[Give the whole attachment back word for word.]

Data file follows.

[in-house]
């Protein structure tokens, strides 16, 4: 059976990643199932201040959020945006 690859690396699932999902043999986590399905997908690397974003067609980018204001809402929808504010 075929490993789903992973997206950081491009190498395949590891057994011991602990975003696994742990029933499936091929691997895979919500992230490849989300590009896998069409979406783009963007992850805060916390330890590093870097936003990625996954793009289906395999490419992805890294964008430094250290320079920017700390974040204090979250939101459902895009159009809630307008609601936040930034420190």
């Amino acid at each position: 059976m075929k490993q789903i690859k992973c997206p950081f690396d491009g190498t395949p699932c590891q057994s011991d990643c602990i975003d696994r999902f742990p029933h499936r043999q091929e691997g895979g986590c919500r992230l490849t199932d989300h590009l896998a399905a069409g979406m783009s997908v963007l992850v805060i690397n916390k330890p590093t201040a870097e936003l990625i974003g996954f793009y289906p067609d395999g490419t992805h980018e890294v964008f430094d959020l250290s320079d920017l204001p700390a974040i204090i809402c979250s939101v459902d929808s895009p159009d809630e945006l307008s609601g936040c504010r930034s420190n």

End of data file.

[in-house]
């Protein structure tokens, strides 16, 4: 059976990643199932201040959020945006 690859690396699932999902043999986590399905997908690397974003067609980018204001809402929808504010 075929490993789903992973997206950081491009190498395949590891057994011991602990975003696994742990029933499936091929691997895979919500992230490849989300590009896998069409979406783009963007992850805060916390330890590093870097936003990625996954793009289906395999490419992805890294964008430094250290320079920017700390974040204090979250939101459902895009159009809630307008609601936040930034420190």
């Amino acid at each position: 059976m075929k490993q789903i690859k992973c997206p950081f690396d491009g190498t395949p699932c590891q057994s011991d990643c602990i975003d696994r999902f742990p029933h499936r043999q091929e691997g895979g986590c919500r992230l490849t199932d989300h590009l896998a399905a069409g979406m783009s997908v963007l992850v805060i690397n916390k330890p590093t201040a870097e936003l990625i974003g996954f793009y289906p067609d395999g490419t992805h980018e890294v964008f430094d959020l250290s320079d920017l204001p700390a974040i204090i809402c979250s939101v459902d929808s895009p159009d809630e945006l307008s609601g936040c504010r930034s420190n």